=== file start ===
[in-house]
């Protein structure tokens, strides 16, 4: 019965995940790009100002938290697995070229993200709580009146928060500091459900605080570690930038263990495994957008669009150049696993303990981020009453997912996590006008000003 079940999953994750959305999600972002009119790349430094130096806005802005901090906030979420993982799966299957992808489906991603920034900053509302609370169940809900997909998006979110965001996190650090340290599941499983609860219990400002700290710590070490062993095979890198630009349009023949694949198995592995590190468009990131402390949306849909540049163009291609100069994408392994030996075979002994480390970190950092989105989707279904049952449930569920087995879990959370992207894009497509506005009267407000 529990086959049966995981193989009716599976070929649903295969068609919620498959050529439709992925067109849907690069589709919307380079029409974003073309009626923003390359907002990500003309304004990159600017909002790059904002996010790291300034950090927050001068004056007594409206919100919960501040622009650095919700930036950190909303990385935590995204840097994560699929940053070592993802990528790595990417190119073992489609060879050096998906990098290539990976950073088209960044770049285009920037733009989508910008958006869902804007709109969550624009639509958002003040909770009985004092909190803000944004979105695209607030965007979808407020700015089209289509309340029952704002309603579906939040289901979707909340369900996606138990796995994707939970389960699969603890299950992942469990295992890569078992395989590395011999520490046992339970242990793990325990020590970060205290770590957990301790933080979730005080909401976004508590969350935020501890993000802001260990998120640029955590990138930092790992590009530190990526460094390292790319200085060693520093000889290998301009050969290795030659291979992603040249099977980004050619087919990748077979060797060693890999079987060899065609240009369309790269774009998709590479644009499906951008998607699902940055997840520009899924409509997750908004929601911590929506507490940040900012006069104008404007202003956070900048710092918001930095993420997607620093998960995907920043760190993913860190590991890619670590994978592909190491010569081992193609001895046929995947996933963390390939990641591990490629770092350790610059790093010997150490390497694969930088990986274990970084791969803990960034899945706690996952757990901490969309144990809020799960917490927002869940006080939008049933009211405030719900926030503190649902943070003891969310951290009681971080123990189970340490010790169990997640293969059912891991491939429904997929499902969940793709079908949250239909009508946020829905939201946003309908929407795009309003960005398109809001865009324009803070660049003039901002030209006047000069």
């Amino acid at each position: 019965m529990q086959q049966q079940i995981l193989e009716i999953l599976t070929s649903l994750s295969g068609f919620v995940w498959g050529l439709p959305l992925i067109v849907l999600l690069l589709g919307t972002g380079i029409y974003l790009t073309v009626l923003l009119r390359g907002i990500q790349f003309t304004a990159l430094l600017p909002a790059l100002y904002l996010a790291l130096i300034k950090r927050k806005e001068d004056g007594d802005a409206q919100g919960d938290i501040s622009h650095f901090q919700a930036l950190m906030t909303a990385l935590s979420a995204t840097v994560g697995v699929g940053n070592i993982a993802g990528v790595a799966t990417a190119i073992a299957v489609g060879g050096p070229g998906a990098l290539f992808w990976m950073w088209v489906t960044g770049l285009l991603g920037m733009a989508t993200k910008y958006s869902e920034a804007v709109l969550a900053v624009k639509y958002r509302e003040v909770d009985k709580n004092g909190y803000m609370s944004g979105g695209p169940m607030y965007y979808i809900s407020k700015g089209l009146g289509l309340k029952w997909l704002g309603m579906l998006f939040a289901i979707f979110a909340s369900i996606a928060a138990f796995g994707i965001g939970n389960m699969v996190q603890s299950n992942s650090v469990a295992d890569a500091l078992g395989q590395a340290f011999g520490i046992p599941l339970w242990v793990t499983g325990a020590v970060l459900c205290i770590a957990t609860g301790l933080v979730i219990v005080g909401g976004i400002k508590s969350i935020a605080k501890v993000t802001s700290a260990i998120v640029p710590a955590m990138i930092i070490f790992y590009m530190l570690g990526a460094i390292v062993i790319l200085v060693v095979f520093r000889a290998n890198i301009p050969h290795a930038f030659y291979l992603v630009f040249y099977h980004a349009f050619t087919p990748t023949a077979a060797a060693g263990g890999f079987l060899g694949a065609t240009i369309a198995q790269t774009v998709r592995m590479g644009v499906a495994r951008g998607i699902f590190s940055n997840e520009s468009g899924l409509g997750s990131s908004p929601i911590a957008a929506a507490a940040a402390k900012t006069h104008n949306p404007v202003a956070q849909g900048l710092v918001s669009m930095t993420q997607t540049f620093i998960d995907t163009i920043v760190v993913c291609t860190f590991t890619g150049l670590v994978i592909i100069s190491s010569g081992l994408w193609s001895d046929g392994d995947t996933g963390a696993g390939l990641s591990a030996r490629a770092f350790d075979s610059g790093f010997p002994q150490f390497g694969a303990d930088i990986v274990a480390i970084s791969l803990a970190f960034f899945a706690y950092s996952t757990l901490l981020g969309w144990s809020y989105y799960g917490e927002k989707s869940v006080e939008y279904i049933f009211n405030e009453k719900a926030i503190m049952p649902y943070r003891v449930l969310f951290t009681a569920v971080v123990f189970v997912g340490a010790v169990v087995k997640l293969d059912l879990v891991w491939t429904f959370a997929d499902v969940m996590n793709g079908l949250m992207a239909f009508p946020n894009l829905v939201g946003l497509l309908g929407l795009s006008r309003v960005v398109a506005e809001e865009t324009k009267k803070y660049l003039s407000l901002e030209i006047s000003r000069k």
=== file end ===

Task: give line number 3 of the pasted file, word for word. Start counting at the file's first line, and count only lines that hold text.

């Amino acid at each position: 019965m529990q086959q049966q079940i995981l193989e009716i999953l599976t070929s649903l994750s295969g068609f919620v995940w498959g050529l439709p959305l992925i067109v849907l999600l690069l589709g919307t972002g380079i029409y974003l790009t073309v009626l923003l009119r390359g907002i990500q790349f003309t304004a990159l430094l600017p909002a790059l100002y904002l996010a790291l130096i300034k950090r927050k806005e001068d004056g007594d802005a409206q919100g919960d938290i501040s622009h650095f901090q919700a930036l950190m906030t909303a990385l935590s979420a995204t840097v994560g697995v699929g940053n070592i993982a993802g990528v790595a799966t990417a190119i073992a299957v489609g060879g050096p070229g998906a990098l290539f992808w990976m950073w088209v489906t960044g770049l285009l991603g920037m733009a989508t993200k910008y958006s869902e920034a804007v709109l969550a900053v624009k639509y958002r509302e003040v909770d009985k709580n004092g909190y803000m609370s944004g979105g695209p169940m607030y965007y979808i809900s407020k700015g089209l009146g289509l309340k029952w997909l704002g309603m579906l998006f939040a289901i979707f979110a909340s369900i996606a928060a138990f796995g994707i965001g939970n389960m699969v996190q603890s299950n992942s650090v469990a295992d890569a500091l078992g395989q590395a340290f011999g520490i046992p599941l339970w242990v793990t499983g325990a020590v970060l459900c205290i770590a957990t609860g301790l933080v979730i219990v005080g909401g976004i400002k508590s969350i935020a605080k501890v993000t802001s700290a260990i998120v640029p710590a955590m990138i930092i070490f790992y590009m530190l570690g990526a460094i390292v062993i790319l200085v060693v095979f520093r000889a290998n890198i301009p050969h290795a930038f030659y291979l992603v630009f040249y099977h980004a349009f050619t087919p990748t023949a077979a060797a060693g263990g890999f079987l060899g694949a065609t240009i369309a198995q790269t774009v998709r592995m590479g644009v499906a495994r951008g998607i699902f590190s940055n997840e520009s468009g899924l409509g997750s990131s908004p929601i911590a957008a929506a507490a940040a402390k900012t006069h104008n949306p404007v202003a956070q849909g900048l710092v918001s669009m930095t993420q997607t540049f620093i998960d995907t163009i920043v760190v993913c291609t860190f590991t890619g150049l670590v994978i592909i100069s190491s010569g081992l994408w193609s001895d046929g392994d995947t996933g963390a696993g390939l990641s591990a030996r490629a770092f350790d075979s610059g790093f010997p002994q150490f390497g694969a303990d930088i990986v274990a480390i970084s791969l803990a970190f960034f899945a706690y950092s996952t757990l901490l981020g969309w144990s809020y989105y799960g917490e927002k989707s869940v006080e939008y279904i049933f009211n405030e009453k719900a926030i503190m049952p649902y943070r003891v449930l969310f951290t009681a569920v971080v123990f189970v997912g340490a010790v169990v087995k997640l293969d059912l879990v891991w491939t429904f959370a997929d499902v969940m996590n793709g079908l949250m992207a239909f009508p946020n894009l829905v939201g946003l497509l309908g929407l795009s006008r309003v960005v398109a506005e809001e865009t324009k009267k803070y660049l003039s407000l901002e030209i006047s000003r000069k």